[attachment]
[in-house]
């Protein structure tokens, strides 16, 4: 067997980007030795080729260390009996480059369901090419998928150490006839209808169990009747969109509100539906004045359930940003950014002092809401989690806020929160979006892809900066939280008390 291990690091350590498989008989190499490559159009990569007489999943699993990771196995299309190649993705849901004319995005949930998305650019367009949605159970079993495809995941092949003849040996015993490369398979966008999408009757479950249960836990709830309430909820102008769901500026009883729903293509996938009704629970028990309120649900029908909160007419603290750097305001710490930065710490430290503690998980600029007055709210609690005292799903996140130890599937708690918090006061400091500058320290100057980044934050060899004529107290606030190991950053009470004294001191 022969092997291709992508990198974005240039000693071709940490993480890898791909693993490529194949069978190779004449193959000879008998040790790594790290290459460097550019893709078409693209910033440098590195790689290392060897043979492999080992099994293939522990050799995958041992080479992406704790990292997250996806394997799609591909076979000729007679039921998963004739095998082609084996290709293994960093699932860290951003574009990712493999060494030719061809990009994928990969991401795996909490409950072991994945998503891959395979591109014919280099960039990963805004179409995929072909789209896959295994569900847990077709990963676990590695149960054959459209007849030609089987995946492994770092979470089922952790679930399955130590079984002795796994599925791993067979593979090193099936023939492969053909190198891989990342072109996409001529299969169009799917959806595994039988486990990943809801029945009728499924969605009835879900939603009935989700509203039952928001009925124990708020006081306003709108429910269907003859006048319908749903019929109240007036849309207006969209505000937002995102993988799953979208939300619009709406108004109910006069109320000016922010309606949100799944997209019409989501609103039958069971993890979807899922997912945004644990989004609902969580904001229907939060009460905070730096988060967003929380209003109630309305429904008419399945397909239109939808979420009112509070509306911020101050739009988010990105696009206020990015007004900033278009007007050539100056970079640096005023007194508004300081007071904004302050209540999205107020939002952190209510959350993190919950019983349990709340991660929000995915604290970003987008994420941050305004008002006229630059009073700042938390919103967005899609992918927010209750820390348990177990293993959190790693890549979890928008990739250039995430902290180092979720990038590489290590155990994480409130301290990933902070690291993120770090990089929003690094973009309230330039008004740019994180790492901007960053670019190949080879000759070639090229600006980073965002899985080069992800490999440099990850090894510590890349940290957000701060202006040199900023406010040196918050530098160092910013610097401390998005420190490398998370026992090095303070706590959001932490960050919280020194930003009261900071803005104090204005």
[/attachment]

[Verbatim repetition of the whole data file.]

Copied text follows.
[in-house]
């Protein structure tokens, strides 16, 4: 067997980007030795080729260390009996480059369901090419998928150490006839209808169990009747969109509100539906004045359930940003950014002092809401989690806020929160979006892809900066939280008390 291990690091350590498989008989190499490559159009990569007489999943699993990771196995299309190649993705849901004319995005949930998305650019367009949605159970079993495809995941092949003849040996015993490369398979966008999408009757479950249960836990709830309430909820102008769901500026009883729903293509996938009704629970028990309120649900029908909160007419603290750097305001710490930065710490430290503690998980600029007055709210609690005292799903996140130890599937708690918090006061400091500058320290100057980044934050060899004529107290606030190991950053009470004294001191 022969092997291709992508990198974005240039000693071709940490993480890898791909693993490529194949069978190779004449193959000879008998040790790594790290290459460097550019893709078409693209910033440098590195790689290392060897043979492999080992099994293939522990050799995958041992080479992406704790990292997250996806394997799609591909076979000729007679039921998963004739095998082609084996290709293994960093699932860290951003574009990712493999060494030719061809990009994928990969991401795996909490409950072991994945998503891959395979591109014919280099960039990963805004179409995929072909789209896959295994569900847990077709990963676990590695149960054959459209007849030609089987995946492994770092979470089922952790679930399955130590079984002795796994599925791993067979593979090193099936023939492969053909190198891989990342072109996409001529299969169009799917959806595994039988486990990943809801029945009728499924969605009835879900939603009935989700509203039952928001009925124990708020006081306003709108429910269907003859006048319908749903019929109240007036849309207006969209505000937002995102993988799953979208939300619009709406108004109910006069109320000016922010309606949100799944997209019409989501609103039958069971993890979807899922997912945004644990989004609902969580904001229907939060009460905070730096988060967003929380209003109630309305429904008419399945397909239109939808979420009112509070509306911020101050739009988010990105696009206020990015007004900033278009007007050539100056970079640096005023007194508004300081007071904004302050209540999205107020939002952190209510959350993190919950019983349990709340991660929000995915604290970003987008994420941050305004008002006229630059009073700042938390919103967005899609992918927010209750820390348990177990293993959190790693890549979890928008990739250039995430902290180092979720990038590489290590155990994480409130301290990933902070690291993120770090990089929003690094973009309230330039008004740019994180790492901007960053670019190949080879000759070639090229600006980073965002899985080069992800490999440099990850090894510590890349940290957000701060202006040199900023406010040196918050530098160092910013610097401390998005420190490398998370026992090095303070706590959001932490960050919280020194930003009261900071803005104090204005």